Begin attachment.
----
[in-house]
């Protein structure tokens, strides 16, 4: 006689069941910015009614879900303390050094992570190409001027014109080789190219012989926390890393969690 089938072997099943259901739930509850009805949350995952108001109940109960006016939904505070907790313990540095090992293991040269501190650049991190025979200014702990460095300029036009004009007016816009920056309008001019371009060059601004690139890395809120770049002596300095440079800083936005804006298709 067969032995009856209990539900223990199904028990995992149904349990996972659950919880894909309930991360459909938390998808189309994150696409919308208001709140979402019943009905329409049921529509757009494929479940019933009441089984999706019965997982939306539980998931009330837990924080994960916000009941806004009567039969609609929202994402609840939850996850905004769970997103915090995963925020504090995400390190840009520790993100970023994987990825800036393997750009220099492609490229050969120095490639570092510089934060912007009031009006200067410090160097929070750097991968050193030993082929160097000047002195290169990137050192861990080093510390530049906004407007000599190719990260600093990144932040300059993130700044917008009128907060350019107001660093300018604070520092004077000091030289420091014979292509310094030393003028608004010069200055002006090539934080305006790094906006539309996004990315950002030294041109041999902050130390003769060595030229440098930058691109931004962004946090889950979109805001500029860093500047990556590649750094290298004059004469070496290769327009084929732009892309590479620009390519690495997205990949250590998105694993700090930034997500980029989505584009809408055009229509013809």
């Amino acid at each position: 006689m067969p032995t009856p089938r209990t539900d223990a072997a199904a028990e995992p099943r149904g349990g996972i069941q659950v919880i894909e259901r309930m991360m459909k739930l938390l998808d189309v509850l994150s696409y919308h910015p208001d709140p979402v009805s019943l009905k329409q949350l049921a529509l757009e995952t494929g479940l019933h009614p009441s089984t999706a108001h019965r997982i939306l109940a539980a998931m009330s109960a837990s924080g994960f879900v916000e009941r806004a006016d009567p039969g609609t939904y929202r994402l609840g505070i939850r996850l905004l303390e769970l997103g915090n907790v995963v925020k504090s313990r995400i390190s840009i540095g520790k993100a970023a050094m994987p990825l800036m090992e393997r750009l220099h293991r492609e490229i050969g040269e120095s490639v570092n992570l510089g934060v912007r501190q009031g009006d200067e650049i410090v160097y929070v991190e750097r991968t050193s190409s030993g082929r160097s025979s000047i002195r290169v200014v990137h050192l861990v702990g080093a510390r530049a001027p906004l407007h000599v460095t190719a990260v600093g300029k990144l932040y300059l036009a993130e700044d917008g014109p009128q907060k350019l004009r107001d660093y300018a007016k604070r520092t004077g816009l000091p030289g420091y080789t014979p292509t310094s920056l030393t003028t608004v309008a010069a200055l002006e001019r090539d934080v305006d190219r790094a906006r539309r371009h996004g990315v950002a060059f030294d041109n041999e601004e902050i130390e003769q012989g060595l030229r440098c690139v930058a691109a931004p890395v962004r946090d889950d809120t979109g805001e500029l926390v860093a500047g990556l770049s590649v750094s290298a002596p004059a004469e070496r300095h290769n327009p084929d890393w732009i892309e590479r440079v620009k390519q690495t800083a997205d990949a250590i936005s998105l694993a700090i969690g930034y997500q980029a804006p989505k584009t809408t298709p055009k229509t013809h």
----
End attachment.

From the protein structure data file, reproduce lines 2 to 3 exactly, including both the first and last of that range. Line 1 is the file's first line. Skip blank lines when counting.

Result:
């Protein structure tokens, strides 16, 4: 006689069941910015009614879900303390050094992570190409001027014109080789190219012989926390890393969690 089938072997099943259901739930509850009805949350995952108001109940109960006016939904505070907790313990540095090992293991040269501190650049991190025979200014702990460095300029036009004009007016816009920056309008001019371009060059601004690139890395809120770049002596300095440079800083936005804006298709 067969032995009856209990539900223990199904028990995992149904349990996972659950919880894909309930991360459909938390998808189309994150696409919308208001709140979402019943009905329409049921529509757009494929479940019933009441089984999706019965997982939306539980998931009330837990924080994960916000009941806004009567039969609609929202994402609840939850996850905004769970997103915090995963925020504090995400390190840009520790993100970023994987990825800036393997750009220099492609490229050969120095490639570092510089934060912007009031009006200067410090160097929070750097991968050193030993082929160097000047002195290169990137050192861990080093510390530049906004407007000599190719990260600093990144932040300059993130700044917008009128907060350019107001660093300018604070520092004077000091030289420091014979292509310094030393003028608004010069200055002006090539934080305006790094906006539309996004990315950002030294041109041999902050130390003769060595030229440098930058691109931004962004946090889950979109805001500029860093500047990556590649750094290298004059004469070496290769327009084929732009892309590479620009390519690495997205990949250590998105694993700090930034997500980029989505584009809408055009229509013809």
């Amino acid at each position: 006689m067969p032995t009856p089938r209990t539900d223990a072997a199904a028990e995992p099943r149904g349990g996972i069941q659950v919880i894909e259901r309930m991360m459909k739930l938390l998808d189309v509850l994150s696409y919308h910015p208001d709140p979402v009805s019943l009905k329409q949350l049921a529509l757009e995952t494929g479940l019933h009614p009441s089984t999706a108001h019965r997982i939306l109940a539980a998931m009330s109960a837990s924080g994960f879900v916000e009941r806004a006016d009567p039969g609609t939904y929202r994402l609840g505070i939850r996850l905004l303390e769970l997103g915090n907790v995963v925020k504090s313990r995400i390190s840009i540095g520790k993100a970023a050094m994987p990825l800036m090992e393997r750009l220099h293991r492609e490229i050969g040269e120095s490639v570092n992570l510089g934060v912007r501190q009031g009006d200067e650049i410090v160097y929070v991190e750097r991968t050193s190409s030993g082929r160097s025979s000047i002195r290169v200014v990137h050192l861990v702990g080093a510390r530049a001027p906004l407007h000599v460095t190719a990260v600093g300029k990144l932040y300059l036009a993130e700044d917008g014109p009128q907060k350019l004009r107001d660093y300018a007016k604070r520092t004077g816009l000091p030289g420091y080789t014979p292509t310094s920056l030393t003028t608004v309008a010069a200055l002006e001019r090539d934080v305006d190219r790094a906006r539309r371009h996004g990315v950002a060059f030294d041109n041999e601004e902050i130390e003769q012989g060595l030229r440098c690139v930058a691109a931004p890395v962004r946090d889950d809120t979109g805001e500029l926390v860093a500047g990556l770049s590649v750094s290298a002596p004059a004469e070496r300095h290769n327009p084929d890393w732009i892309e590479r440079v620009k390519q690495t800083a997205d990949a250590i936005s998105l694993a700090i969690g930034y997500q980029a804006p989505k584009t809408t298709p055009k229509t013809h």